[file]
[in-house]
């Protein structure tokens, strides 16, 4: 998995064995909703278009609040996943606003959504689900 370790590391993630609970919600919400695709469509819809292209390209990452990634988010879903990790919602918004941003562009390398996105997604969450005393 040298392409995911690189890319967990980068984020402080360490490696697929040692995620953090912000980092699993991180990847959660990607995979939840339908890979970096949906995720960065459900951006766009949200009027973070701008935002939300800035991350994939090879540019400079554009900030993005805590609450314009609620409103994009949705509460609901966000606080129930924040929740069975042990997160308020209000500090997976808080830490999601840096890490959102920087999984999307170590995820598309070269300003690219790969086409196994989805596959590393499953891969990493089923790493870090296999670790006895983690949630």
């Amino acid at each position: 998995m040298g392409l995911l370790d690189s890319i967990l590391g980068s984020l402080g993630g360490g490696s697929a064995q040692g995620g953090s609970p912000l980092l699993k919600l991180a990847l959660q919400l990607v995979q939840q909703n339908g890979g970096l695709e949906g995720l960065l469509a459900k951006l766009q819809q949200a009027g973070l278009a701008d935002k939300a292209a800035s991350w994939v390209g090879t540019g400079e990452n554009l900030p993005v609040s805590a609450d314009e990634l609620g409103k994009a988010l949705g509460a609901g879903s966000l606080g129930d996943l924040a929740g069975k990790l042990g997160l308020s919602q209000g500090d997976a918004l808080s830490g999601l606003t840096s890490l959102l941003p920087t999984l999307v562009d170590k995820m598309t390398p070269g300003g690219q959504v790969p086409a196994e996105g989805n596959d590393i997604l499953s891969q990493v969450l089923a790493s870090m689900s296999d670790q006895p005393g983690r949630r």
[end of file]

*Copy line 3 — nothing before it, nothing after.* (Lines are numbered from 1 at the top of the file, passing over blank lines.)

């Amino acid at each position: 998995m040298g392409l995911l370790d690189s890319i967990l590391g980068s984020l402080g993630g360490g490696s697929a064995q040692g995620g953090s609970p912000l980092l699993k919600l991180a990847l959660q919400l990607v995979q939840q909703n339908g890979g970096l695709e949906g995720l960065l469509a459900k951006l766009q819809q949200a009027g973070l278009a701008d935002k939300a292209a800035s991350w994939v390209g090879t540019g400079e990452n554009l900030p993005v609040s805590a609450d314009e990634l609620g409103k994009a988010l949705g509460a609901g879903s966000l606080g129930d996943l924040a929740g069975k990790l042990g997160l308020s919602q209000g500090d997976a918004l808080s830490g999601l606003t840096s890490l959102l941003p920087t999984l999307v562009d170590k995820m598309t390398p070269g300003g690219q959504v790969p086409a196994e996105g989805n596959d590393i997604l499953s891969q990493v969450l089923a790493s870090m689900s296999d670790q006895p005393g983690r949630r």